Understanding population parameters are important tools for wildlife management, and one of the key objectives of ecological research. Motion sensor cameras are a widely used tool to estimate abundance and densities of species that are identifiable based on the natural markings on their bodies. Though camera trapping provides information such as count data, on species that are not individually identifiable, estimating population size using conventional capture-recapture methodologies is not possible hindering estimating population information of several wildlife species. However, recent methodologies help use camera trapping data to bridge this gap. Here we extend the model of Chandler and Royle (2013), with suitable modifications, and used camera trap detection data to estimate abundance and density of eight wild prey, and five domestic prey species of leopards (Panthera pardus fusca). In this context, a new procedure has been proposed, based on grouping of the count data, which is useful in cases of large encounters.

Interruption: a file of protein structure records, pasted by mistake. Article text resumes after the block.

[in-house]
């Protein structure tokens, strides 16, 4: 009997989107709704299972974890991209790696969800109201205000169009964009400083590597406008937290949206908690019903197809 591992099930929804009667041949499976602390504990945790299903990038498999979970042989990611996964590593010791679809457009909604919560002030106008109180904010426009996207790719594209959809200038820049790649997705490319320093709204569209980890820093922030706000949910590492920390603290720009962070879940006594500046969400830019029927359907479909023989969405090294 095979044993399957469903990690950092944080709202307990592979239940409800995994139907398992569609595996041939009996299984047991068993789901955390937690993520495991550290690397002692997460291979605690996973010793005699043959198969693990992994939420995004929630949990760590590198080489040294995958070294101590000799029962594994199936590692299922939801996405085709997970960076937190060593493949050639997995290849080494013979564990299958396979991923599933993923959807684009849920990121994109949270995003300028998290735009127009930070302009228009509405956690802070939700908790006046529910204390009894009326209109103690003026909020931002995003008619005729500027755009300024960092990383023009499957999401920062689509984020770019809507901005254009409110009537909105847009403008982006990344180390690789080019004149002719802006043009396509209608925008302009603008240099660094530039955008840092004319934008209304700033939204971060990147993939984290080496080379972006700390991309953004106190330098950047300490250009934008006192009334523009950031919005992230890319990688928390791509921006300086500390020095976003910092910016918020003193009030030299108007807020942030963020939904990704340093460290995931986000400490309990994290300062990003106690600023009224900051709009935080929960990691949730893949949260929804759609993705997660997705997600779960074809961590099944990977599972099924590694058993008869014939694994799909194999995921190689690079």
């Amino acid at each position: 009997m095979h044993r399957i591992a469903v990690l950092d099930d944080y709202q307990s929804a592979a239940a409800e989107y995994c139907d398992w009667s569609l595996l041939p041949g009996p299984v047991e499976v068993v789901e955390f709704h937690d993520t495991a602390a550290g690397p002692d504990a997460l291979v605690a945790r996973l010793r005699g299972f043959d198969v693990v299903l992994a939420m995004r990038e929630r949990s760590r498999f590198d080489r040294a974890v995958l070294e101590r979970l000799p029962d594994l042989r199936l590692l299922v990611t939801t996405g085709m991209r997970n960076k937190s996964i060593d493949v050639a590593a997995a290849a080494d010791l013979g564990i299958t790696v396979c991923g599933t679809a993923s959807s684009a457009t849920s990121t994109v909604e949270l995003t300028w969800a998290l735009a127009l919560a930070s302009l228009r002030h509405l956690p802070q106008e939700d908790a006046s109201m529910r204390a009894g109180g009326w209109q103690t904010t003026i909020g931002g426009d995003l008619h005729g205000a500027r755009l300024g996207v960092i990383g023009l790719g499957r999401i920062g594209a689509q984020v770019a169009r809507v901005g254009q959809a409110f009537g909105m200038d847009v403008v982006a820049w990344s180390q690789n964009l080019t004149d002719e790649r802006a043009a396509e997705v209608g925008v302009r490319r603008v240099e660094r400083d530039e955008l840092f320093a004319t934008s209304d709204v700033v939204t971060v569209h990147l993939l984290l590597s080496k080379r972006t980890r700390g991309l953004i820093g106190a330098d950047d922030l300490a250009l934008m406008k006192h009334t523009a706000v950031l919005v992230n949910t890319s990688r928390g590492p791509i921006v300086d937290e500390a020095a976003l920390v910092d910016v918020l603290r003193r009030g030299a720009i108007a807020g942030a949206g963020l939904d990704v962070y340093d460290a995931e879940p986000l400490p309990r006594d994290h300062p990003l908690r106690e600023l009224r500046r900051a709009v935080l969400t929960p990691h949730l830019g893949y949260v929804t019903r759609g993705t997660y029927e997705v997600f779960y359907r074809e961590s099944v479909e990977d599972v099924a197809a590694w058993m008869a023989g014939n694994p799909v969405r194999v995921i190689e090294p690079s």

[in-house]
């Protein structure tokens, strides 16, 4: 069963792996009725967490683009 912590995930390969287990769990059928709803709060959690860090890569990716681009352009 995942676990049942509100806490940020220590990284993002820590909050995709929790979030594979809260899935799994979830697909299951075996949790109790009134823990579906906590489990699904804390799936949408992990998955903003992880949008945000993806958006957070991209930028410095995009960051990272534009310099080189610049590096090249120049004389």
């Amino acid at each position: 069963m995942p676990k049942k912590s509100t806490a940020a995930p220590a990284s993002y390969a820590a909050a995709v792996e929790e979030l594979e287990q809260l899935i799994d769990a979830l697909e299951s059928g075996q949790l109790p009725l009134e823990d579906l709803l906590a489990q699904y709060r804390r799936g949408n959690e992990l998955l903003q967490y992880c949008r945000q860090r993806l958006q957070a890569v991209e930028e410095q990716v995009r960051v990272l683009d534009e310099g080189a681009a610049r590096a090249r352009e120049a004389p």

The current model should apply widely to a range of other unmarked wildlife species such as dholes, lions, golden jackal, Indian fox, ratel, to name a few, that could help understand prey-predator relationships, competition, trophic interactions, species interactions and other similar ecological questions. The methodology could also reduce costs, and maximise the utilisation of existing camera trapping data. The methodology helps understanding population parameters of several endangered, unmarked species to draw up conservation strategies whose estimates are currently largely based on educational guess.